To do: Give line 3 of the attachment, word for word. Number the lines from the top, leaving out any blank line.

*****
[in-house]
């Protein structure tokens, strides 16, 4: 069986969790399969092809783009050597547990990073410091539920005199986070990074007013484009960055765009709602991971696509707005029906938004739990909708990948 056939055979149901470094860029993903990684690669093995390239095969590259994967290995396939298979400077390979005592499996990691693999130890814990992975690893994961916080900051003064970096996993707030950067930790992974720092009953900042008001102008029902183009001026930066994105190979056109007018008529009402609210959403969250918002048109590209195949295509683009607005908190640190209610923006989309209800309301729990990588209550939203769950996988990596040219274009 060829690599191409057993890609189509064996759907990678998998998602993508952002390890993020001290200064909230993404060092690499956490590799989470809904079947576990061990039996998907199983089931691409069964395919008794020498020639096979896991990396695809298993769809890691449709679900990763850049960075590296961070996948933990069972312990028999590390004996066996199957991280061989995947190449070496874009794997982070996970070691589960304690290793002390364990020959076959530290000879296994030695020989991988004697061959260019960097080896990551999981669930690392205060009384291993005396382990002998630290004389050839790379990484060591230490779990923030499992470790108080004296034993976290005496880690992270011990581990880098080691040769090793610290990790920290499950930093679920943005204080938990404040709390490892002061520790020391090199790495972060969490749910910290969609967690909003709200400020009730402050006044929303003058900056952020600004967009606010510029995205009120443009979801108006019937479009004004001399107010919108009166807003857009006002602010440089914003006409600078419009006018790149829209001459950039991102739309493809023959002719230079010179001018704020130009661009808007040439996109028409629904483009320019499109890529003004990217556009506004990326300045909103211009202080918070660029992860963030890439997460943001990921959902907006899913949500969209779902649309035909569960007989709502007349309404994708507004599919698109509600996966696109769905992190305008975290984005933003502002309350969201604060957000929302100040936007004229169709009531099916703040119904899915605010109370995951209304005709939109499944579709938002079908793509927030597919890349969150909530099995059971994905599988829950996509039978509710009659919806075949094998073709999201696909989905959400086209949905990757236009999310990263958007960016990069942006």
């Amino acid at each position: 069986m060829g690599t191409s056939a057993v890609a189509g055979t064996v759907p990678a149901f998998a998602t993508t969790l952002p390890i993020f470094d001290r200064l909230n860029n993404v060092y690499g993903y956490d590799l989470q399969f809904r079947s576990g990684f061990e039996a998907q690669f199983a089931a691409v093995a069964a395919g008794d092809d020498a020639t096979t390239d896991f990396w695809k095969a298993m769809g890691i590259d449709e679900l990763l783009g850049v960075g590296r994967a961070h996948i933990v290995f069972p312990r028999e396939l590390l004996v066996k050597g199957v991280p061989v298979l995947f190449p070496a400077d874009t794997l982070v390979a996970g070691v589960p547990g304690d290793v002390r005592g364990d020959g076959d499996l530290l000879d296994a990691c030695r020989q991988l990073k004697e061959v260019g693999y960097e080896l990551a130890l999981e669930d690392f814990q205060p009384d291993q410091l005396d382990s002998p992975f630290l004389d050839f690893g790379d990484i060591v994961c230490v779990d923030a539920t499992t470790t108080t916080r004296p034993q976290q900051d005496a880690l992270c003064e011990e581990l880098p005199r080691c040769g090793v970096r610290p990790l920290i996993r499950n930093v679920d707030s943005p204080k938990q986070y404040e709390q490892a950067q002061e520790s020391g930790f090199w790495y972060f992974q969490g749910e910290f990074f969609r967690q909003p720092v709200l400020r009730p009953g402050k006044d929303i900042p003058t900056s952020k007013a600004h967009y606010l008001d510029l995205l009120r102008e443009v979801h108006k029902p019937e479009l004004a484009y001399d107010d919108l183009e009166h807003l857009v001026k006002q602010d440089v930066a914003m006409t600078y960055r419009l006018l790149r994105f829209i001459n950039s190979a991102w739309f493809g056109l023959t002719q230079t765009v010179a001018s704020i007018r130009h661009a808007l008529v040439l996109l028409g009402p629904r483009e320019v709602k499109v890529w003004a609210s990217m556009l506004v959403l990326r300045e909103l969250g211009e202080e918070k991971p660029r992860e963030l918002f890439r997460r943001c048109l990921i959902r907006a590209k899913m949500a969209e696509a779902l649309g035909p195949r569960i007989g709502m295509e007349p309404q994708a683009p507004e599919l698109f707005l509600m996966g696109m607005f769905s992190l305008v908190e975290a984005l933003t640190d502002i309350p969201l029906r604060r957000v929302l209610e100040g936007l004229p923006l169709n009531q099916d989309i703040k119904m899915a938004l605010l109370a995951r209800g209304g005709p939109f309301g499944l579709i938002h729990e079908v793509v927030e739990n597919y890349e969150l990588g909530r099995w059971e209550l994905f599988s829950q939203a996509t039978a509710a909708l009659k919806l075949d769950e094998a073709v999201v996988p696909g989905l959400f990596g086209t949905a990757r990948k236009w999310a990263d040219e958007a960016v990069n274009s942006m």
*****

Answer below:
């Amino acid at each position: 069986m060829g690599t191409s056939a057993v890609a189509g055979t064996v759907p990678a149901f998998a998602t993508t969790l952002p390890i993020f470094d001290r200064l909230n860029n993404v060092y690499g993903y956490d590799l989470q399969f809904r079947s576990g990684f061990e039996a998907q690669f199983a089931a691409v093995a069964a395919g008794d092809d020498a020639t096979t390239d896991f990396w695809k095969a298993m769809g890691i590259d449709e679900l990763l783009g850049v960075g590296r994967a961070h996948i933990v290995f069972p312990r028999e396939l590390l004996v066996k050597g199957v991280p061989v298979l995947f190449p070496a400077d874009t794997l982070v390979a996970g070691v589960p547990g304690d290793v002390r005592g364990d020959g076959d499996l530290l000879d296994a990691c030695r020989q991988l990073k004697e061959v260019g693999y960097e080896l990551a130890l999981e669930d690392f814990q205060p009384d291993q410091l005396d382990s002998p992975f630290l004389d050839f690893g790379d990484i060591v994961c230490v779990d923030a539920t499992t470790t108080t916080r004296p034993q976290q900051d005496a880690l992270c003064e011990e581990l880098p005199r080691c040769g090793v970096r610290p990790l920290i996993r499950n930093v679920d707030s943005p204080k938990q986070y404040e709390q490892a950067q002061e520790s020391g930790f090199w790495y972060f992974q969490g749910e910290f990074f969609r967690q909003p720092v709200l400020r009730p009953g402050k006044d929303i900042p003058t900056s952020k007013a600004h967009y606010l008001d510029l995205l009120r102008e443009v979801h108006k029902p019937e479009l004004a484009y001399d107010d919108l183009e009166h807003l857009v001026k006002q602010d440089v930066a914003m006409t600078y960055r419009l006018l790149r994105f829209i001459n950039s190979a991102w739309f493809g056109l023959t002719q230079t765009v010179a001018s704020i007018r130009h661009a808007l008529v040439l996109l028409g009402p629904r483009e320019v709602k499109v890529w003004a609210s990217m556009l506004v959403l990326r300045e909103l969250g211009e202080e918070k991971p660029r992860e963030l918002f890439r997460r943001c048109l990921i959902r907006a590209k899913m949500a969209e696509a779902l649309g035909p195949r569960i007989g709502m295509e007349p309404q994708a683009p507004e599919l698109f707005l509600m996966g696109m607005f769905s992190l305008v908190e975290a984005l933003t640190d502002i309350p969201l029906r604060r957000v929302l209610e100040g936007l004229p923006l169709n009531q099916d989309i703040k119904m899915a938004l605010l109370a995951r209800g209304g005709p939109f309301g499944l579709i938002h729990e079908v793509v927030e739990n597919y890349e969150l990588g909530r099995w059971e209550l994905f599988s829950q939203a996509t039978a509710a909708l009659k919806l075949d769950e094998a073709v999201v996988p696909g989905l959400f990596g086209t949905a990757r990948k236009w999310a990263d040219e958007a960016v990069n274009s942006m």